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Data-centric security

(also data-focused security, data-driven security)

Data-centric security definition

Data-centric security focuses on securing the data itself rather than the network or system it resides in. This approach embeds security controls directly into the data, protecting it no matter where it is stored or how it is shared. The intent of data-centric security is to safeguard the data at its most granular level, for example, by encrypting it or implementing other control mechanisms.

See also: end-to-end encryption, data in motion, data integrity

Data-centric security examples

  • Data encryption: Encrypting data at rest and in transit is a crucial aspect of data-centric security, making it unreadable without the correct decryption key.
  • Data masking: This technique replaces sensitive data with fictitious yet realistic data, preserving privacy while allowing functionality.
  • Data tokenization: Tokenization substitutes sensitive data with unique identification symbols retaining all the essential information without compromising its security.

Advantages and disadvantages of data-centric security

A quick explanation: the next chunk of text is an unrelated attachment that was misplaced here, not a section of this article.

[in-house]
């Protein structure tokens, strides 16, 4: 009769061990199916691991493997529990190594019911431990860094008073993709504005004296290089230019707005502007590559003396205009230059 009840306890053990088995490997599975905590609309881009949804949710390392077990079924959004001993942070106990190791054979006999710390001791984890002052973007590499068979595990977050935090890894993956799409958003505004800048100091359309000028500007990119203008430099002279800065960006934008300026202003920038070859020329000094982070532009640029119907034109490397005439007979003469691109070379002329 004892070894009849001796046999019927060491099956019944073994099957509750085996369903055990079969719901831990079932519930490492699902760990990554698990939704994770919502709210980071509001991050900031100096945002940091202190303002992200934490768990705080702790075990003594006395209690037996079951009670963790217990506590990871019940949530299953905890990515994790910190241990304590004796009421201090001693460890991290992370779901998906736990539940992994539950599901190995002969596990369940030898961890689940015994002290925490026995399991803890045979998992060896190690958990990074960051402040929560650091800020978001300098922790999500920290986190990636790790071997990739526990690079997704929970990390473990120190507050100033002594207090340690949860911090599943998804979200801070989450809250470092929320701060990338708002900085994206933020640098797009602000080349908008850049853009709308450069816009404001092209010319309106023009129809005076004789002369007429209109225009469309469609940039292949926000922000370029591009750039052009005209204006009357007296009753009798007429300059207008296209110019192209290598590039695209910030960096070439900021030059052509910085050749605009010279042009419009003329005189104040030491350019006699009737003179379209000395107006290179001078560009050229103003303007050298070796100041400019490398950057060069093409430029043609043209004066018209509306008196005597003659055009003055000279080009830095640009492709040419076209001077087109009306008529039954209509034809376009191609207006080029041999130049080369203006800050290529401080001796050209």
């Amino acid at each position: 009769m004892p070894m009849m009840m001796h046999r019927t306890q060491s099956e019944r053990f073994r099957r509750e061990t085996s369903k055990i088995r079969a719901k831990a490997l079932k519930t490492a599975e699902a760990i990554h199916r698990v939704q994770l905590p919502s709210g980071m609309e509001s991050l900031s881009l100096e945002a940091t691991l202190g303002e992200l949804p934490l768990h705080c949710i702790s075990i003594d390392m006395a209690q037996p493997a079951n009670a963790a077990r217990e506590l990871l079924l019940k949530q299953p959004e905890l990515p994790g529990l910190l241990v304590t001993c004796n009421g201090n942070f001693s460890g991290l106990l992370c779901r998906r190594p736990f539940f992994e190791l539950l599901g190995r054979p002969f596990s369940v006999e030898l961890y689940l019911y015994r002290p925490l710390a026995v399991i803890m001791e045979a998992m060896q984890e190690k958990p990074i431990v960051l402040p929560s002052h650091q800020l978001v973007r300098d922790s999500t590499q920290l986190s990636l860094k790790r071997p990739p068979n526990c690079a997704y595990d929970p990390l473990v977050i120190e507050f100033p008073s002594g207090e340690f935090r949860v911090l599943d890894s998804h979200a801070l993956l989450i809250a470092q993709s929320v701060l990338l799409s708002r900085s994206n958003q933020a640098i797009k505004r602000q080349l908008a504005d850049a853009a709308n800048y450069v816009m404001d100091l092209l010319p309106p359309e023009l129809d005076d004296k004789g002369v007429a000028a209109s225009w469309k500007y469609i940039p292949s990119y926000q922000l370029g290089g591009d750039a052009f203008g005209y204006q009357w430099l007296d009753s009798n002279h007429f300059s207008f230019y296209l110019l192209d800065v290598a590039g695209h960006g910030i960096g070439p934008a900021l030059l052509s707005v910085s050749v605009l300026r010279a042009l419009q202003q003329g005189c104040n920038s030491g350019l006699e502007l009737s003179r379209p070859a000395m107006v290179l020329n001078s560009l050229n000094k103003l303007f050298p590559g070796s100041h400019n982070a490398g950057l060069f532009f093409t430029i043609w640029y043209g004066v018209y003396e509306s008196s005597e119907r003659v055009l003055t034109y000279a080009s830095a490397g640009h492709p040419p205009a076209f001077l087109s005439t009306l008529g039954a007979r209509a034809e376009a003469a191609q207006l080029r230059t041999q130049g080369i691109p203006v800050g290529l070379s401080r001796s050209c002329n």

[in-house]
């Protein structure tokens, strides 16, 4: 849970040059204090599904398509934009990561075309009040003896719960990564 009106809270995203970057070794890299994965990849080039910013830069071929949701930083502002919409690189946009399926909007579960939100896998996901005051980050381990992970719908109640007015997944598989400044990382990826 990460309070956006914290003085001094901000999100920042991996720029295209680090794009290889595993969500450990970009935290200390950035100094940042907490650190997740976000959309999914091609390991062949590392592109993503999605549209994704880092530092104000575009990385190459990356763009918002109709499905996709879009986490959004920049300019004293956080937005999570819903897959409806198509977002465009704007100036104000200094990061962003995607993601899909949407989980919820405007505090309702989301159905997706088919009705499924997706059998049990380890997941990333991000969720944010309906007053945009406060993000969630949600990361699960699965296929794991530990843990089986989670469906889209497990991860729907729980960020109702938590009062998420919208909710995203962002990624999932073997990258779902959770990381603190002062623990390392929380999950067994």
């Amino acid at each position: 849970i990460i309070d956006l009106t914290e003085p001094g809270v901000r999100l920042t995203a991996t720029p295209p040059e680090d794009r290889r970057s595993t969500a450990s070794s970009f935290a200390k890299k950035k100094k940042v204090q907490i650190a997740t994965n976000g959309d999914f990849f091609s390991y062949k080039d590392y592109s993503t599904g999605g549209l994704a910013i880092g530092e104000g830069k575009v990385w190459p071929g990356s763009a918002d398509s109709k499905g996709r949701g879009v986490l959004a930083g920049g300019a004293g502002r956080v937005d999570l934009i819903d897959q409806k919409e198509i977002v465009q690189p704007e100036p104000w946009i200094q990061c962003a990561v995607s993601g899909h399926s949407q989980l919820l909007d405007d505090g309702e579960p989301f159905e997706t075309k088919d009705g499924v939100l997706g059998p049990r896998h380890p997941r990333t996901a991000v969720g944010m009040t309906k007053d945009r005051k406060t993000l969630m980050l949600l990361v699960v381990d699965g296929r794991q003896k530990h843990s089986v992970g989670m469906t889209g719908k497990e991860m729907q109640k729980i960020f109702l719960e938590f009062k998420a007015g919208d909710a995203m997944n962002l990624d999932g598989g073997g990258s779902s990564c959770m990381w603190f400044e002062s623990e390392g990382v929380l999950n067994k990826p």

• Consistent protection: Since the security is embedded in the data, it remains protected even when it moves across different systems and networks.
  • Better compliance: Data-centric security is instrumental in meeting regulatory requirements around data protection.


  • Complex implementation: Establishing a data-centric security architecture can be challenging and may require significant resources.
  • Potential performance impact: Certain techniques, such as encryption, could potentially impact system performance.

Using data-centric security

  • Understand your data: Before implementing a data-centric approach, it's essential to know what data you have and where it resides.
  • Combine with other security measures: Data-centric security should be a part of a layered security strategy, including network and system protections.